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Daley Wants City IG to Have Investigative Power Over Council

By Kevin Robinson in News on Feb 9, 2010 2:00PM

Sure, he's older and balder now, but in 1990, Mayor Daley was 100 pounds lighter and had the world at his feet.
Following on the heels of a sexual harassment scandal that bubbled up into the news last month, Mayor Daley has transferred control over city hiring to Chicago's Inspector General. Daley is also proposing that the IG have the power to investigate corruption in the city council. Citing the federal corruption investigation into 29th Ward Ald. Issac Carothers, Daley said that “I think after the Carothers issue, some people are losing confidence in government.”

City Inspector General Joseph Ferguson heralded the announcement. "The proposal announced by the mayor here today to amend the inspector general’s ordinance constitutes a watershed moment in the history of the city,” Ferguson told the Tribune. “This proposal comes to grips with core structural reforms necessary to root out patronage and corruption in the city of Chicago."

Ferguson issued a report to the mayor last month recommending 30 day suspensions for Anthony Boswell and Mark Meaney, Daley's chief compliance officer and his first deputy, respectively. Ferguson alleged that Boswell and Meaney worked to interfere with an investigation into a high-ranking official at the city's 911 center who was accused of sexual harassment by a student intern in 2008. Meaney later resigned. Daley had been reportedly considering transferring control over hiring to the city IG in hopes of appeasing federal hiring monitors, who might then end federal court-supervised oversight of city hiring as part of the Shakman Decree.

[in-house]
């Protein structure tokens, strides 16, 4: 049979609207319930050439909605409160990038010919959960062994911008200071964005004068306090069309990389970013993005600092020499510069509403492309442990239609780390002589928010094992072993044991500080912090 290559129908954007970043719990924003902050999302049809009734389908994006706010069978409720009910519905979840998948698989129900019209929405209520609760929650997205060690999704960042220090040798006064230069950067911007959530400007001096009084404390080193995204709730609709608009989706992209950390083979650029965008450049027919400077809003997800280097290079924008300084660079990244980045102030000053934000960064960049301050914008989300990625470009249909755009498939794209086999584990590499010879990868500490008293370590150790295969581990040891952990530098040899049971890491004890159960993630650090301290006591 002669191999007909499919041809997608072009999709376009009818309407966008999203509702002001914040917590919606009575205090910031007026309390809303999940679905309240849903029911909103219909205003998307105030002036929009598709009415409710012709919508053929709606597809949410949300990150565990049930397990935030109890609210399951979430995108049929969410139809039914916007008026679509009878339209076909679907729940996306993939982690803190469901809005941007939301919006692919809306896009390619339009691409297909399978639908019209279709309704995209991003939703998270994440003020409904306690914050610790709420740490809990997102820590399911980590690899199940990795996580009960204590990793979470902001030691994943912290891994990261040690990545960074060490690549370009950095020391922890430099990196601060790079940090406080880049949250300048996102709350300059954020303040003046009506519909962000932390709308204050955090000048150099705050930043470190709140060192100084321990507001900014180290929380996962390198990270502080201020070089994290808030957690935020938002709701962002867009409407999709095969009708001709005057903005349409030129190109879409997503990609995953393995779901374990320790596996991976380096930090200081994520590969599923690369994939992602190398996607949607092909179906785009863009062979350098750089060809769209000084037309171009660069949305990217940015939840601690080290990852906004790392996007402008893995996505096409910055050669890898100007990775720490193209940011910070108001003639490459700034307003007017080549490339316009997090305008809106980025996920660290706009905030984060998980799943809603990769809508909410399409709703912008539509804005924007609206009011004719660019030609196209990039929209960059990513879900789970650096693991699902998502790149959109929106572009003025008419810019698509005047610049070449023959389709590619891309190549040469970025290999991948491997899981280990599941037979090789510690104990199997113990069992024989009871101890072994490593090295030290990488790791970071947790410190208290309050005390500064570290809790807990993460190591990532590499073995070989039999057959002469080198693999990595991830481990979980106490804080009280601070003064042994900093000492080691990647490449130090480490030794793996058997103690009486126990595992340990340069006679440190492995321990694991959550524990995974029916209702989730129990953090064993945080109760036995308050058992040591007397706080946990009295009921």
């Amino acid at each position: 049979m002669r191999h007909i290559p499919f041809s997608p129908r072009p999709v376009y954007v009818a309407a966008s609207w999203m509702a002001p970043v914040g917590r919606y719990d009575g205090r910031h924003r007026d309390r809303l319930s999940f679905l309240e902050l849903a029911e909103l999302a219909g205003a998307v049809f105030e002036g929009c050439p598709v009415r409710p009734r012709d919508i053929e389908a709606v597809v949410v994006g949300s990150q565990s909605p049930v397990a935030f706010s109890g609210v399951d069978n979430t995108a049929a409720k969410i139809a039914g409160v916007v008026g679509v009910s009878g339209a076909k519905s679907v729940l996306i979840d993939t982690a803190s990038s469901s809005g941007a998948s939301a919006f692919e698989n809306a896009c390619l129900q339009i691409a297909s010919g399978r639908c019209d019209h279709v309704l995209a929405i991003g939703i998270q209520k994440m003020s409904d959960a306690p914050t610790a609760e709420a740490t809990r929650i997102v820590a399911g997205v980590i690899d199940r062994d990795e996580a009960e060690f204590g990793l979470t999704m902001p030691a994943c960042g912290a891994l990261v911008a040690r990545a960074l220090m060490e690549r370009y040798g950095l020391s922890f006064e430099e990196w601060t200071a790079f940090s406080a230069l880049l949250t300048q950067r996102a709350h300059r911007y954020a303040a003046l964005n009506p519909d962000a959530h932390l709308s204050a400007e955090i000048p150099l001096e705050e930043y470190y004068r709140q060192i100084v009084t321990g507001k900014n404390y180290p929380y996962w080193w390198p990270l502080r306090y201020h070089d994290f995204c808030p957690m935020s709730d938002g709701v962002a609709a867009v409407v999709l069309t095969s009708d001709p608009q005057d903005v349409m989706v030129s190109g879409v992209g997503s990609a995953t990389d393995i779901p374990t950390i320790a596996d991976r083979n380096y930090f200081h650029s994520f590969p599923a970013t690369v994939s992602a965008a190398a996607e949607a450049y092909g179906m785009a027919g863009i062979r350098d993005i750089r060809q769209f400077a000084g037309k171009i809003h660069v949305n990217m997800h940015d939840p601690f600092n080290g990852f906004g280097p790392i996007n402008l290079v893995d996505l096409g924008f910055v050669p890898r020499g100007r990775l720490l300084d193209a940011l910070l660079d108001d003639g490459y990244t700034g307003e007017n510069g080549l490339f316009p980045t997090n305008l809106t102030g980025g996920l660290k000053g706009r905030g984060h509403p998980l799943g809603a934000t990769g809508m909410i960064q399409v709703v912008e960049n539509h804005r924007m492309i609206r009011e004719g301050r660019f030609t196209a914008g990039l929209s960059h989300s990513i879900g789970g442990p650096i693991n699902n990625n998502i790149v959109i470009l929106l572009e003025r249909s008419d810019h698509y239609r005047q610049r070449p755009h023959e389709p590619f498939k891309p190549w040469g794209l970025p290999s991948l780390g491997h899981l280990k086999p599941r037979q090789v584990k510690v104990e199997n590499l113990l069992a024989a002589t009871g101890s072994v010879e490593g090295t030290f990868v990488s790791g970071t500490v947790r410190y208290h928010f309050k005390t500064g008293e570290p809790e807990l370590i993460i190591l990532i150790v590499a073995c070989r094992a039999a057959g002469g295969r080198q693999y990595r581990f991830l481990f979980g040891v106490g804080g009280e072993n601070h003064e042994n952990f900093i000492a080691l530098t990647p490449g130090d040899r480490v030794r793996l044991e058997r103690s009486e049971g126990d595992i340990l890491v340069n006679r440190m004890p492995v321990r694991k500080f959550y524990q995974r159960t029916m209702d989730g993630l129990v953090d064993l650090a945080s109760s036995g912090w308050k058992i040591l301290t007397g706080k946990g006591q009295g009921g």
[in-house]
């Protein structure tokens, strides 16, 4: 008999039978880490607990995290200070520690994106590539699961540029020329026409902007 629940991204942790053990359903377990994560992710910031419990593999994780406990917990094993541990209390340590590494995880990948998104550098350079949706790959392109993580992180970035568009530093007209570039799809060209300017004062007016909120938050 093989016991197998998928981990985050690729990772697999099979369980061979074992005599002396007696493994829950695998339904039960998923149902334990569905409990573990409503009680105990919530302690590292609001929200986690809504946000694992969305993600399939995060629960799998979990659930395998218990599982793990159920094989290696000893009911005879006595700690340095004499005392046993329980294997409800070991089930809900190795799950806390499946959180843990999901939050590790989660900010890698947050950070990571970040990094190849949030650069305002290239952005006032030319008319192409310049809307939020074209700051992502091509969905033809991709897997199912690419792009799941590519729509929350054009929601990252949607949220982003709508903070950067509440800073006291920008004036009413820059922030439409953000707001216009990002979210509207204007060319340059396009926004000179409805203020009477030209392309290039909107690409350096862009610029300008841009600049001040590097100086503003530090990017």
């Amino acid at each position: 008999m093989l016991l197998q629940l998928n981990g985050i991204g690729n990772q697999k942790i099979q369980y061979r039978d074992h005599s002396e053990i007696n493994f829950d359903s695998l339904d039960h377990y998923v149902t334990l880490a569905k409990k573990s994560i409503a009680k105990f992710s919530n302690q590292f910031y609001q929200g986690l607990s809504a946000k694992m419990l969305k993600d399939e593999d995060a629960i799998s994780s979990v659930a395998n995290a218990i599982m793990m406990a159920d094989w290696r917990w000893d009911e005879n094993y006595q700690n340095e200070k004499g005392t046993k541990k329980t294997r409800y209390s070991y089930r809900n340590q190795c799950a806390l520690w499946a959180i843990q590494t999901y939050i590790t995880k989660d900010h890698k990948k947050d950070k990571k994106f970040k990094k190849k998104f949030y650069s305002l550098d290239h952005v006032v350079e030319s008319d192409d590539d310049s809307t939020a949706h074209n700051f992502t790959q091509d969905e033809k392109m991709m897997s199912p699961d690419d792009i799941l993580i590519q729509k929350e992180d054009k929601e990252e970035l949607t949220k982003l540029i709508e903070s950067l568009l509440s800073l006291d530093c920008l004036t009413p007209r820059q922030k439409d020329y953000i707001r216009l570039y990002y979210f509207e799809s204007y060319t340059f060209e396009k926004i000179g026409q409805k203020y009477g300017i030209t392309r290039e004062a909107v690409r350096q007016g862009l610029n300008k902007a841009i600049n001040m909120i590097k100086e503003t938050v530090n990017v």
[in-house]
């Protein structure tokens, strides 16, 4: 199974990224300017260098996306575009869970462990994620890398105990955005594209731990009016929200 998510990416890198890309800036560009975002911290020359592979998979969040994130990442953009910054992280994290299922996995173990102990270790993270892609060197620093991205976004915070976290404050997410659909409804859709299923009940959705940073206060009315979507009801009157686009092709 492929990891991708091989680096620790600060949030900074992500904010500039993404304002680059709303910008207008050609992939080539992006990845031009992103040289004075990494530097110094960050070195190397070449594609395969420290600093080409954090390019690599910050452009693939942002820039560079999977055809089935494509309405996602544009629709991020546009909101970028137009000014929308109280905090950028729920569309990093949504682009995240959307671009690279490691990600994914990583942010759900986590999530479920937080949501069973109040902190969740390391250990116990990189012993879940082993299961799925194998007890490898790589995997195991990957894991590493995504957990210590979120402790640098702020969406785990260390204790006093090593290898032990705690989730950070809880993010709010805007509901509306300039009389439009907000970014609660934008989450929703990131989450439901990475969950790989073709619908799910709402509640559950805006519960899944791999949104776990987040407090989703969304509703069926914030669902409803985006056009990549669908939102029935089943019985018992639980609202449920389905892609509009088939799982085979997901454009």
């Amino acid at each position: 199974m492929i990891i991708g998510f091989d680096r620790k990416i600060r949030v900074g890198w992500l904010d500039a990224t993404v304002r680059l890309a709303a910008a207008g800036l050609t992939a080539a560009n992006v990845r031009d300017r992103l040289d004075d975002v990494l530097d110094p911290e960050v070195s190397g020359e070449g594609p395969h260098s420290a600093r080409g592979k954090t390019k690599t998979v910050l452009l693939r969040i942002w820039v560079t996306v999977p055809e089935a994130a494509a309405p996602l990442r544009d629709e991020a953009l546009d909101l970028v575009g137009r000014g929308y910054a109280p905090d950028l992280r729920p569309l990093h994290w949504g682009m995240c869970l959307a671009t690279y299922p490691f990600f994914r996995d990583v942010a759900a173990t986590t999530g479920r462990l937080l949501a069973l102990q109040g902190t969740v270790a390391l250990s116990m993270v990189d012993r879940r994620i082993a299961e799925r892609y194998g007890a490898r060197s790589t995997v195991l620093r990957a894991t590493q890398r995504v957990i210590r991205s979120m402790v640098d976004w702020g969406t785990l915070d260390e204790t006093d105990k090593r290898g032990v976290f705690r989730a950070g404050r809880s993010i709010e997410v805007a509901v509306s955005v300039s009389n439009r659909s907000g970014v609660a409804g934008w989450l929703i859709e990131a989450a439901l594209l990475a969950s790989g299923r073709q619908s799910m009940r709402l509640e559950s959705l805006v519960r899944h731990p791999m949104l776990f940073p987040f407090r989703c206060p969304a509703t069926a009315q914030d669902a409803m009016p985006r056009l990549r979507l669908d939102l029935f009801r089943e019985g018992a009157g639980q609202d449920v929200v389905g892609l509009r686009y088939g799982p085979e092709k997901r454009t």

Not surprisingly, aldermen were none too excited about a mayoral appointed inspector general looking over their shoulders. “That would mean the executive branch would control the votes of the aldermen. That’s the same type of power J. Edgar Hoover tried to get over Congress [so he could] use that power to blackmail Congress,” 50th Ward Ald. Bernie Stone told the Sun-Times. “I just don’t think you should carte-blanchely give people the opportunity to investigate people they don’t like. If they’re adverse to something we’re doing and they want to dig up stuff on you, they’d look hard enough and create something,” 28th Ward Ald. Ed Smith said. 49th Ward Ald. Joe Moore, however, was more sanguine. “If you keep your nose clean, you have nothing to worry about,” Moore told the Sun-Times.